Vaginal seeding is the process of transferring the vaginal flora to the mouth, skin or nose of a newborn infant who are delivered by a C-section. The idea is to expose the newborn to the same vaginal flora, just like a newborn born through a normal vaginal delivery. This procedure has its own pros and cons. Continue reading to know more about vaginal seeding.
Last Updated: Oct 22, 2020 11:29 GMT
What is vaginal seeding?
The American College of Obstetricians and Gynecologists (ACOG) refer to vaginal seeding as a practice of inoculating cotton gauze or a cotton swab with vaginal fluids to transfer the vaginal flora to the mouth, nose, or skin of a newborn infant. If a C-section is done before the onset of labour or before a woman’s water breaks, the baby will not be in contact with maternal vaginal bacteria. The purpose of vaginal seeding is to transfer the maternal vaginal bacteria (microbiota) to the newborn. Vaginal seeding is also called microbirthing.
The science behind vaginal seeding
The microbes that are inherent in our body are thought to dictate the health and development of the host. Transfer of bacteria from mother to newborn happens through skin to skin contact, and through breastfeeding. Bacteria can stimulate the immune system, prevent the growth of pathogens, regulate development of the gut, and produce vitamins for the host. However in a cesarean delivery, there is an interruption of maternal to neonatal bacterial transfer during the crucial period of neonatal immune development. Hence the procedure called vaginal seeding is performed. Vaginal seeding can allow for proper colonization of the fetal gut and can reduce the risk of asthma, atopic disease like hay fever and eczema and immune disorders. Some of the other advantages of a healthy newborn get microbiome include reduced risk of inflammation, obesity, diabetes, irritable bowel syndrome and general improvement of digestive capacity.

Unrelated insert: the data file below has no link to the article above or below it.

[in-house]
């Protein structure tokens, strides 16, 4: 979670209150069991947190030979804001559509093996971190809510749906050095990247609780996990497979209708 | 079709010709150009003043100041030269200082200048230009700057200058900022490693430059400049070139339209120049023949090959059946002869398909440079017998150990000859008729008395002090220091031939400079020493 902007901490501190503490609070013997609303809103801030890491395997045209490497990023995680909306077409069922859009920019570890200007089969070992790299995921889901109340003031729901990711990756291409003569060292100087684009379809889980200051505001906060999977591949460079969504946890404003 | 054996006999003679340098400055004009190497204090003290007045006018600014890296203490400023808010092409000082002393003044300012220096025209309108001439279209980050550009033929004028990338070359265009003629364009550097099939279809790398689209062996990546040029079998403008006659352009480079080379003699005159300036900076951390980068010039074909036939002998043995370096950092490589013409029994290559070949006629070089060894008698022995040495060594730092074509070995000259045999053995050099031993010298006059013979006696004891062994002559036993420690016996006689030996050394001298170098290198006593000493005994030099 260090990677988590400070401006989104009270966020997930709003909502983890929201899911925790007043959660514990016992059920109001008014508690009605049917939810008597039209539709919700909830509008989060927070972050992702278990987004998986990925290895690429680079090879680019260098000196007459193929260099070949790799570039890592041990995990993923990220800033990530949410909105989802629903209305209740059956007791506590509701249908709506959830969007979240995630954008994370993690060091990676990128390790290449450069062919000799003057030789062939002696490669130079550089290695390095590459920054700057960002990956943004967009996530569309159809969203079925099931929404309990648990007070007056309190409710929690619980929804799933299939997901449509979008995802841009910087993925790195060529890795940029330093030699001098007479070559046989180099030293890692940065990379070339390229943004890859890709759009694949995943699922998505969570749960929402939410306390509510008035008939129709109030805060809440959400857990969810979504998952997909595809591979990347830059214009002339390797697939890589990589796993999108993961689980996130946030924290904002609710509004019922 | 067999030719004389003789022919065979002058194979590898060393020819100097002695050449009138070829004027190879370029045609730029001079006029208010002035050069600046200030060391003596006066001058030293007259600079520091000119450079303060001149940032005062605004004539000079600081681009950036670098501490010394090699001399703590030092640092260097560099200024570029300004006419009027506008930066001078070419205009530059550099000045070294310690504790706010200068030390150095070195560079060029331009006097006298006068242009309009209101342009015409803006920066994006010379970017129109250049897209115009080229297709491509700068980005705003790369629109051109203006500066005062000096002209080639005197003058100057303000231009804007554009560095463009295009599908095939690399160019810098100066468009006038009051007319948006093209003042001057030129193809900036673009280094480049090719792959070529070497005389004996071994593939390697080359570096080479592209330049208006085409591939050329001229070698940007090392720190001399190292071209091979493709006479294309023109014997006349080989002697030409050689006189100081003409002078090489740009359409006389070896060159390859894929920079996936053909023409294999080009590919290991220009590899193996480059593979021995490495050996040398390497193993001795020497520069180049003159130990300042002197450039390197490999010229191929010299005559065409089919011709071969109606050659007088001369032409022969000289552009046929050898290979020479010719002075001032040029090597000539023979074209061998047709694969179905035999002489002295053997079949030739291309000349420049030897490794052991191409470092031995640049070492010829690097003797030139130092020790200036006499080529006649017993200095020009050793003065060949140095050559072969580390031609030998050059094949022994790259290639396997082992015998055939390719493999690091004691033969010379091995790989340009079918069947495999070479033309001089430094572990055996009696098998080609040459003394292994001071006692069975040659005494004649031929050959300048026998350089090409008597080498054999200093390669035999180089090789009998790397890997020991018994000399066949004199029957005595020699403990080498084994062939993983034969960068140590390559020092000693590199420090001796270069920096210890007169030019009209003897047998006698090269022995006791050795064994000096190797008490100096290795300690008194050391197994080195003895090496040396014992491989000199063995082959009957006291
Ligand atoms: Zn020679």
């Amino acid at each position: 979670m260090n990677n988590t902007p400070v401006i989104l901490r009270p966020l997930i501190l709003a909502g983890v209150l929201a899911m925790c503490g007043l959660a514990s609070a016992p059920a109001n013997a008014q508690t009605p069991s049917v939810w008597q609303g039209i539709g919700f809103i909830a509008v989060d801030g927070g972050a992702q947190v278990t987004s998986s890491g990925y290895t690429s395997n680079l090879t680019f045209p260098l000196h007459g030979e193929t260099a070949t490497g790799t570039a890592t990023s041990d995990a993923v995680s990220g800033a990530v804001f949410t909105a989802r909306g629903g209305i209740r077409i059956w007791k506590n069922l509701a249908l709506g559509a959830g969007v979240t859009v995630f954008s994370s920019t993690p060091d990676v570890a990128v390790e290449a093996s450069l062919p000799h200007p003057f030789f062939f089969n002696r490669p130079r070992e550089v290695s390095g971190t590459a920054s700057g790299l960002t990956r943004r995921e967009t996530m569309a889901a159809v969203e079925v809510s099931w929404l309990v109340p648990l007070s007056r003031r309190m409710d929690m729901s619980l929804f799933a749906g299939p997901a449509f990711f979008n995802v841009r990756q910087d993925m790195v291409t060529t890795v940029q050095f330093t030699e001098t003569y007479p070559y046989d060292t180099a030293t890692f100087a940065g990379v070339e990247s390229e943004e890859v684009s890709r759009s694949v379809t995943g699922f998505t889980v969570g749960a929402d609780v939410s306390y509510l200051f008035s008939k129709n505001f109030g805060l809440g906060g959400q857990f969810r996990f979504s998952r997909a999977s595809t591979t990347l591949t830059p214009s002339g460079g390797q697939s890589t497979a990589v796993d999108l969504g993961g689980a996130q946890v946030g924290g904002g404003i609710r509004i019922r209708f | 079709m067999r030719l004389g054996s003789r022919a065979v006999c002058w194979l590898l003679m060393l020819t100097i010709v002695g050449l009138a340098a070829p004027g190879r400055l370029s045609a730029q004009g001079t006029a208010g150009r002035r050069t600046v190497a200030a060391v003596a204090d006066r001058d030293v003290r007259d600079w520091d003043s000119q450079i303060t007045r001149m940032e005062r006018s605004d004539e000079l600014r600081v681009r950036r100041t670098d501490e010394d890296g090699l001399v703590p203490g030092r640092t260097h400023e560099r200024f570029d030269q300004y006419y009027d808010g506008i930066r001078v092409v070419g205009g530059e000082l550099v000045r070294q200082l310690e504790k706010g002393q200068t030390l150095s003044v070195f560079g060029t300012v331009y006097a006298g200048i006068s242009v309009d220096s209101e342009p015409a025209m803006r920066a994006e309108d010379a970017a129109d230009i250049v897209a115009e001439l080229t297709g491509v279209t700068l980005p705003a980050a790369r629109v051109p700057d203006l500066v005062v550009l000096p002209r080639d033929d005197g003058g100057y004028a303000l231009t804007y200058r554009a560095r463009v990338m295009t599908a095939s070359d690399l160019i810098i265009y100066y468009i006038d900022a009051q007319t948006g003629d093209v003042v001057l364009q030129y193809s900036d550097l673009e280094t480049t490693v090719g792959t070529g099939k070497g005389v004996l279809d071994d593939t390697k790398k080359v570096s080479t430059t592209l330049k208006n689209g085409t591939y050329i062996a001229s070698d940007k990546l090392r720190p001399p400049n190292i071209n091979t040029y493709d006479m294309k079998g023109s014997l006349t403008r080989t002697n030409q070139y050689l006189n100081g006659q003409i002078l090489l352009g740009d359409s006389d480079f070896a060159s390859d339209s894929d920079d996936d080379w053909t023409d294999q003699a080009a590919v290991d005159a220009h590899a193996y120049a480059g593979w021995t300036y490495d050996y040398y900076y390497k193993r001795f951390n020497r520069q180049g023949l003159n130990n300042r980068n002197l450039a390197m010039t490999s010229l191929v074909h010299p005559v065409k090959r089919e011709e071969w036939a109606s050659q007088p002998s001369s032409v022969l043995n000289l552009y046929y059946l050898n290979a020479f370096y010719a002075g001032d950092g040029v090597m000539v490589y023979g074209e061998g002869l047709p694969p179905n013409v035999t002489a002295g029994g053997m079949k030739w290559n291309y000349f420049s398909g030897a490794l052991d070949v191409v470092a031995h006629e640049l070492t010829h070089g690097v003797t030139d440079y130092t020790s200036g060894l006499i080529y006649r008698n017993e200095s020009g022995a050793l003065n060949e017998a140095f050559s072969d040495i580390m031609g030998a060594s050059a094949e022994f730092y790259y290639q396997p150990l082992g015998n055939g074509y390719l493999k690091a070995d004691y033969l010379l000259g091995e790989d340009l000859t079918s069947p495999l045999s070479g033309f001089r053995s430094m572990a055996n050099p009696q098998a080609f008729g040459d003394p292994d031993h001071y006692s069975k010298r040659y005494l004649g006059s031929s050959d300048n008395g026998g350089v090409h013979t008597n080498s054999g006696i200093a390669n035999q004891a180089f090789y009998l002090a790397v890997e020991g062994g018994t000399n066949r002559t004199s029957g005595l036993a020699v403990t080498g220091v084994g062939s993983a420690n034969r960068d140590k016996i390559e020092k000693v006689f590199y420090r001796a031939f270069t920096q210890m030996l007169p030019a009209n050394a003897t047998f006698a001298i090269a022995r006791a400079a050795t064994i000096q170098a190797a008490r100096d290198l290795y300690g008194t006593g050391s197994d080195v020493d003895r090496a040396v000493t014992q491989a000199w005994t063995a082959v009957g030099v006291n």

Recommendations by the ACOG
As the procedure is not validated completely the ACOG has the following recommendations.
· According to ACOG, vaginal seeding should be performed not outside the context of an institutional review board-approved research protocol. Till the safety and the benefit of the process become available, the procedure needs to be supervised by a review board.
· If a patient needs the procedure to be carried out, she must be clearly informed on the risk of the procedure and must be clearly educated on the chances of neonatal infection. The obstetrician–gynecologist should document the discussion and the pediatrician should be aware that the procedure was performed.
· Breastfeeding is one of the best ways to promote baby’s gut health. Breastfeeding can contribute to the seeding of the infant gut.
· There is paucity of data on “vaginal seeding” and more research will provide insights into the safety and benefits of this procedure.
Since the data on vaginal seeding is limited, there are chances that vaginal infections like group B Streptococcus (20% of pregnant women have it), herpes, chlamydia and gonorrhea, could be passed from mother to baby. Also there is a lack of data on whether this procedure can be done in preterm infants. There are chances that it can increase the risk of sepsis (a serious blood infection) in preterm infants. The other factors that could influence the colonization of GI tract include gestational age, antibiotic exposure and mode of feeding (breastfed or formula).